Sadly, we cannot depend of the FDA, USDA, and other agencies to safeguard our health. Better to know than not so we can act accordingly. Better get the book.
My attention was brought to this book by an article in The Economist ('Brussels rules OK', Sep 20th 2007). The article generally concerned the European regulatory approach and how it was influencing not just developments in its own markets, but also abroad, as other countries used the EU standards as benchmarks for their own regulation. Even the US industry seemed to have sat up and noticed at last.
Concerning "Exposed", The Economist wrote: 'A gripping new book by an American, Mark Schapiro, captures the change. When he began his research, he found firms resisting the notion that the American market would follow EU standards for items like cosmetics, insisting that their American products were already safe. But as the book neared completion, firm after firm gave in and began applying EU standards worldwide, as third countries copied European rules on things like suspected carcinogens in lipstick. Even China is leaning to the European approach, one Procter & Gamble executive tells Mr Schapiro, adding wistfully: "And that's a pretty big country."
The book records similar American reactions to the spread of EU directives insisting that cars must be recycled, or banning toxins such as lead and mercury from electrical gadgets. Obey EU rules or watch your markets "evaporating", a computer industry lobbyist tells Mr Schapiro. "We've been hit by a tsunami," says a big wheel from General Motors.Read more ›
And they're entirely unnecessary. There are other nontoxic additives to make plastic pliable.
Oh, and one more thing: while perfectly legal in the U.S., phthalates are illegal in the European Union. In fact, as author Schapiro points out, a whole cesspool of toxic additives that are perfectly acceptable in the U.S. have been outlawed in the EU for a long time now. Chinese factories that try to sell phthalate-riddled plastic toys in Europe get their commodities rejected at the borders. Guess where they eventually wind up? Under your kid's Christmas tree. As Schapiro says (p. 189), the U.S. is becoming "a dumping ground or goods not wanted elsewhere in the world."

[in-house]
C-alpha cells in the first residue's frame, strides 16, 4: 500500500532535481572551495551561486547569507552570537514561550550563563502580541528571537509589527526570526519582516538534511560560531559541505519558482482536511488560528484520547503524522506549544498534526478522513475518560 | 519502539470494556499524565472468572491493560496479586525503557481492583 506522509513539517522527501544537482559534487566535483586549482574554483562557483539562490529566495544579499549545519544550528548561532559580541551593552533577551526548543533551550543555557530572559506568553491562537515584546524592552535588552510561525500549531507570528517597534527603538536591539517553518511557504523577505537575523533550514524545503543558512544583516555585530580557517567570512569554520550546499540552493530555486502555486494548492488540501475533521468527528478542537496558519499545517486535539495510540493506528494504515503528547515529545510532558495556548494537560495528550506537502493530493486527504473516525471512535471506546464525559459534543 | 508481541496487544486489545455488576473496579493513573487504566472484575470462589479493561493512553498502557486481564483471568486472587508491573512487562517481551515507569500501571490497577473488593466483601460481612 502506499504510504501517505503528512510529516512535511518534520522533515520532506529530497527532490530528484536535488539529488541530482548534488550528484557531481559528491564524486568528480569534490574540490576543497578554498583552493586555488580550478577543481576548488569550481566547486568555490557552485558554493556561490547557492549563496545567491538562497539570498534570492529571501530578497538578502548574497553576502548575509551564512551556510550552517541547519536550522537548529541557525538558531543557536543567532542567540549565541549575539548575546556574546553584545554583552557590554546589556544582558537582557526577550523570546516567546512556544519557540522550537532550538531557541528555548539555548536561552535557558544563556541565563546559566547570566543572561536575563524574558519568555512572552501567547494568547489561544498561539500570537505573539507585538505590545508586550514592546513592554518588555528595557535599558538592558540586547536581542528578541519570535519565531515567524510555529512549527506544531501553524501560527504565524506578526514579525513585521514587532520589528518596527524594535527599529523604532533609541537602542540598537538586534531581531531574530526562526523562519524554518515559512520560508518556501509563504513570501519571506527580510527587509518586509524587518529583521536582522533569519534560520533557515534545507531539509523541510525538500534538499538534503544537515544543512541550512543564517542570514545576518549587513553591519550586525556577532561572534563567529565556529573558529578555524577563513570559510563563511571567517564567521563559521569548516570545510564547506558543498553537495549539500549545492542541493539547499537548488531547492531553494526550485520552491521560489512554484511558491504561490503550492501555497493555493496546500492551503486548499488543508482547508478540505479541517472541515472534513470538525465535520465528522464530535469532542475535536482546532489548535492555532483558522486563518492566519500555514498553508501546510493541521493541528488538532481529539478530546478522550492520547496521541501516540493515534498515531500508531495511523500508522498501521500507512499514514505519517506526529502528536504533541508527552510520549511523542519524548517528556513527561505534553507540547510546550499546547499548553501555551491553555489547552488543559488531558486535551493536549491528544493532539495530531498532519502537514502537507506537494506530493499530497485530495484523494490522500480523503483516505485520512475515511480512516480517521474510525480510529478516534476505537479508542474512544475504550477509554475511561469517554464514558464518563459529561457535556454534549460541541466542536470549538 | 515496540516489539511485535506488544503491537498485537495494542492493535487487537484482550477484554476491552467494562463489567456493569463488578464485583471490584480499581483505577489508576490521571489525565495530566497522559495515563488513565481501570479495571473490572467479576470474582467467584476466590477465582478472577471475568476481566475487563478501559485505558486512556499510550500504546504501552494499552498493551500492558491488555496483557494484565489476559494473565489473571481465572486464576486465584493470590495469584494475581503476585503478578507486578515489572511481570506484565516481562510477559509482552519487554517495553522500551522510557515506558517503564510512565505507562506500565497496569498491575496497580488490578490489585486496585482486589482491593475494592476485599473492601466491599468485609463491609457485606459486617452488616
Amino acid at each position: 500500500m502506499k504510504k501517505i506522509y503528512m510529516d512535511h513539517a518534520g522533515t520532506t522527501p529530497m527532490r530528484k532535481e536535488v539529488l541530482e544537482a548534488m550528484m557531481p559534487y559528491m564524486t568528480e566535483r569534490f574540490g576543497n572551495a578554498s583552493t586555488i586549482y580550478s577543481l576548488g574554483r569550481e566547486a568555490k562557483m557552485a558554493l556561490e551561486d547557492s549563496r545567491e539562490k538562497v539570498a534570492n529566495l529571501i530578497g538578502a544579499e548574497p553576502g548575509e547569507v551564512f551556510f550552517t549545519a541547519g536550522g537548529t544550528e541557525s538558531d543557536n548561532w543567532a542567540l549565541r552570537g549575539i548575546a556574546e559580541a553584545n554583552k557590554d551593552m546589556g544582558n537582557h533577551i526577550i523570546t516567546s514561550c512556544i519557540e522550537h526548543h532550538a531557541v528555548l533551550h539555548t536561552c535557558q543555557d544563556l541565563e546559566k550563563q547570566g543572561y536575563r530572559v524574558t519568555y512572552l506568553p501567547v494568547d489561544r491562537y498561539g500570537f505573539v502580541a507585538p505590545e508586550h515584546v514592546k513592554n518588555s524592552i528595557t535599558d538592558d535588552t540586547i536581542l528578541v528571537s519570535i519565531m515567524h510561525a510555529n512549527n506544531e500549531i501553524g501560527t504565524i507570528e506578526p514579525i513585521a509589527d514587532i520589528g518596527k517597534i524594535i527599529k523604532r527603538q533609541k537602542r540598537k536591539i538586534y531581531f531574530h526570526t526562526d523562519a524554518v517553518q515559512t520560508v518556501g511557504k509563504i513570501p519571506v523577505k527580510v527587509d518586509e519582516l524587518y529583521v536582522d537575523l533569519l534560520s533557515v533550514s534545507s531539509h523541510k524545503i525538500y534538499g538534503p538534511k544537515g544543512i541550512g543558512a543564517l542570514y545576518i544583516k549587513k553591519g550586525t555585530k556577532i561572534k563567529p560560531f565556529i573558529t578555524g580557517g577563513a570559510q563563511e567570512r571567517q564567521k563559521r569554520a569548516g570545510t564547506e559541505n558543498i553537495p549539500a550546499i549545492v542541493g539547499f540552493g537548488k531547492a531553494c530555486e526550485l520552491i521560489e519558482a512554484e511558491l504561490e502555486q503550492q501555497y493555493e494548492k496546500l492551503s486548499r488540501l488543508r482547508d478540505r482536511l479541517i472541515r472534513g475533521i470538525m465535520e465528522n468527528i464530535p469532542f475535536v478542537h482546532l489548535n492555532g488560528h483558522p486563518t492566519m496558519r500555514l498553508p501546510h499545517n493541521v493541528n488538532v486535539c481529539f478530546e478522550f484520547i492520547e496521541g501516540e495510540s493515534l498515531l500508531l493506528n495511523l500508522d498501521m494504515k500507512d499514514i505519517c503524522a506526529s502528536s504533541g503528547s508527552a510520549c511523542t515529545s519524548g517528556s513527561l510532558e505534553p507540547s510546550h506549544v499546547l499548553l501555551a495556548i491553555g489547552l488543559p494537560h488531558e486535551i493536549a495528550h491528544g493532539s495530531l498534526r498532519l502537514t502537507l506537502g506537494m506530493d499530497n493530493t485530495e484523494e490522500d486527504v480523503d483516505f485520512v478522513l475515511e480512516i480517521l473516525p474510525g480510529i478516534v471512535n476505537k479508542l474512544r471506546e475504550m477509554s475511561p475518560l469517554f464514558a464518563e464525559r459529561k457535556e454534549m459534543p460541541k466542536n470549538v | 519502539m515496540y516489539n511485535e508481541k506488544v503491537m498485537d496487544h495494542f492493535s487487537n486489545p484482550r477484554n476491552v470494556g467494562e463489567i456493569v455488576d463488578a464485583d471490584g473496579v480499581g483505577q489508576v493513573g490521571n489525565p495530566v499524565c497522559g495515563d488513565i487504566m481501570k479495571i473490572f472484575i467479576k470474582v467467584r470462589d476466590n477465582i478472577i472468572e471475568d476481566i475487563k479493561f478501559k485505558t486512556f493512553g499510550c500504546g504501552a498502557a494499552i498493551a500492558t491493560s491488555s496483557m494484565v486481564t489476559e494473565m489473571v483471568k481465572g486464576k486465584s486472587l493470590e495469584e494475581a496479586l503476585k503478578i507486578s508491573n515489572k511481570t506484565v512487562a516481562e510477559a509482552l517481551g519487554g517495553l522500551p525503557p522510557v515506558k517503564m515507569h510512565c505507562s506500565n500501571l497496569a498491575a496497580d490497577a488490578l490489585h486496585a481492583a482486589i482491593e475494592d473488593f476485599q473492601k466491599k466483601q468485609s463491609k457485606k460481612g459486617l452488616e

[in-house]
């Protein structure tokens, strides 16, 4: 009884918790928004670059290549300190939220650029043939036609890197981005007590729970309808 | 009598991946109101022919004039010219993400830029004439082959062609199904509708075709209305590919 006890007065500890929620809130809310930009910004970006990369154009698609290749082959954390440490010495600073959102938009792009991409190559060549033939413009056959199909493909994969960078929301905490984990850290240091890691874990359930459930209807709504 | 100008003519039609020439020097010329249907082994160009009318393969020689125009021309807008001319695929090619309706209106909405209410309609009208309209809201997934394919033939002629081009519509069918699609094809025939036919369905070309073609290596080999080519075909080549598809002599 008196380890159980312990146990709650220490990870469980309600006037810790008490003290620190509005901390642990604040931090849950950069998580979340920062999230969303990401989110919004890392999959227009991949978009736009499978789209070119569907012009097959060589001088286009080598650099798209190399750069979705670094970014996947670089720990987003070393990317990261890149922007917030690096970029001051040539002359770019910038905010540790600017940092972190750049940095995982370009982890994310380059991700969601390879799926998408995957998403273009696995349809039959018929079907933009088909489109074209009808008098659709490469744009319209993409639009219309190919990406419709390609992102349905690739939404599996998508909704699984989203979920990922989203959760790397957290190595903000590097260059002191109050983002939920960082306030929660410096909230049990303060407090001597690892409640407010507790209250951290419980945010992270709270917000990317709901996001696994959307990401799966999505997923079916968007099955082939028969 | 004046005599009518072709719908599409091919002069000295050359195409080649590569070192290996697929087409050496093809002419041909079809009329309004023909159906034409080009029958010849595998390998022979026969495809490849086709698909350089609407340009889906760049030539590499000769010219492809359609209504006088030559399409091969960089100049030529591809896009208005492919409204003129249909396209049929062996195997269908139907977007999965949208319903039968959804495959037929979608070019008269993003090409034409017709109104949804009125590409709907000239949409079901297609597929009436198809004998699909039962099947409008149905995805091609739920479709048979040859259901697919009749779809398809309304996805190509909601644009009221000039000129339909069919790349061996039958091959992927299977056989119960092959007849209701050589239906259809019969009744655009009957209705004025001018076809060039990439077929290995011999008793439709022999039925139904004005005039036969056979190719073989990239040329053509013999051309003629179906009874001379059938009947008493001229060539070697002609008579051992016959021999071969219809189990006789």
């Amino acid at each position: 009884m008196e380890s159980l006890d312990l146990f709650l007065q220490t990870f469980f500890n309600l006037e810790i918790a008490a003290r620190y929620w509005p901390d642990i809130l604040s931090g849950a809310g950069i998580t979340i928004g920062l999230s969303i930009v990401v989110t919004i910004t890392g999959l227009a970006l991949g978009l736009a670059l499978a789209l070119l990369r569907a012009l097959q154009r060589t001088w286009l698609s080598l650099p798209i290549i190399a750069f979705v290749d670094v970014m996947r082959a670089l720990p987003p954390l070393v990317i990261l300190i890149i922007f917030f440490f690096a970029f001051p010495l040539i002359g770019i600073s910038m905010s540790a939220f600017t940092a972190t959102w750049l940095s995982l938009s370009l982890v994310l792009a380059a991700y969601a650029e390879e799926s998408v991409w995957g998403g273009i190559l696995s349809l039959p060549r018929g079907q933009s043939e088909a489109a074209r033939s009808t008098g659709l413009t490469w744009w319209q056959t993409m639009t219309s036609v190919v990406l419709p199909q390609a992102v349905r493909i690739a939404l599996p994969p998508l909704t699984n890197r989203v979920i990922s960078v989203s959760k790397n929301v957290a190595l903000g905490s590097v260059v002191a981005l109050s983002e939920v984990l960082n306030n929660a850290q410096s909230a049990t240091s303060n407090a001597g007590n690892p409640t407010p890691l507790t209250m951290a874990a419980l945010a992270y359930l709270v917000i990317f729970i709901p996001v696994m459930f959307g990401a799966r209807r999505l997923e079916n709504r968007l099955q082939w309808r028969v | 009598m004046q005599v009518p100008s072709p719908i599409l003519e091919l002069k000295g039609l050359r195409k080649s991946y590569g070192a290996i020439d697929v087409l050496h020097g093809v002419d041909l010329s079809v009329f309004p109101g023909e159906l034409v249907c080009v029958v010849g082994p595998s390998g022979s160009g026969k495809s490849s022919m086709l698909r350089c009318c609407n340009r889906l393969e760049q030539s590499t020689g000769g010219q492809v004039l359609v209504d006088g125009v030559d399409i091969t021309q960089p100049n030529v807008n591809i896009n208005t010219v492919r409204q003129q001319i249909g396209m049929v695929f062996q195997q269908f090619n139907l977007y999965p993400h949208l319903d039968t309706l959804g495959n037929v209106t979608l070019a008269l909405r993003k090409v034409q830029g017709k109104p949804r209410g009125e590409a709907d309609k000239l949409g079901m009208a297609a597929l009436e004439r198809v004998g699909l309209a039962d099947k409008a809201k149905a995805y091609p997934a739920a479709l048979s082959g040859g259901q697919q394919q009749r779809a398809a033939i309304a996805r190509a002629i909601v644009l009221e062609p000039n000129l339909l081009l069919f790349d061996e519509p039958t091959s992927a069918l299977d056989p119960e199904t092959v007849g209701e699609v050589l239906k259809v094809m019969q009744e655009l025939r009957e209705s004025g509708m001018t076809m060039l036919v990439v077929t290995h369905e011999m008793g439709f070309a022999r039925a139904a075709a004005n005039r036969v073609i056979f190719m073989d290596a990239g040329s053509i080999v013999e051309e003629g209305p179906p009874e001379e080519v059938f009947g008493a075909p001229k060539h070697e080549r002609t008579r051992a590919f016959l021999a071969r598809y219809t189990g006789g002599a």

That the FDA and other governmental agencies are doing a crappy job protecting us from harmful and unnecessary toxins in everyday commodities probably doesn't come as much of a shock to anyone. But Schapiro's speculation about why the EU does such a better job watchdogging its citizens is worth heeding. Health care in the EU is nationalized. The government, using in part taxpayer monies, picks up the tab for taking care of sick and dying people.Read more ›
Most Recent Customer Reviews
Great info in this book. More people need to read this so we can actually get some protection from all of the hazardous chemicals we are exposed to everyday.Published 12 months ago by Sara Adams
This book brings to light a serious loophole in the importation of toxic consumer goods. It will change the way you think about toxins in our society.Published 14 months ago by Shawn Macomber
In the introduction the book claims that lead is not recyclable. If he had made a more reasonable statement (such as lead in plastics cannot be recycled) I would be willing to... Read morePublished 14 months ago by guyny
The public needs to read this book. We have been kept in the dark for years concerning the toxic chemicals in our personal care products. Our health is at stake. Read morePublished on February 18, 2014 by D. Bonarrigo
very insightful information about what we need to watch out for to reduce our toxic burden. highly recommend reading it.Published on December 5, 2013 by christopher e thompson
Everyone should read this book, especially moms. If you know where the toxins are, you can at least try to minimize the exposure. Read morePublished on September 5, 2013 by Anna
I actually purchased this book looking for additional information about the chemicalization of our food supply. It was covered, but was a small portion of the book. Read morePublished on March 26, 2010 by HLMHugs
What an eye-opening book! Hard to believe the US gov't is lagging so far behind Europe in safeguarding its people. Read morePublished on March 21, 2010 by KS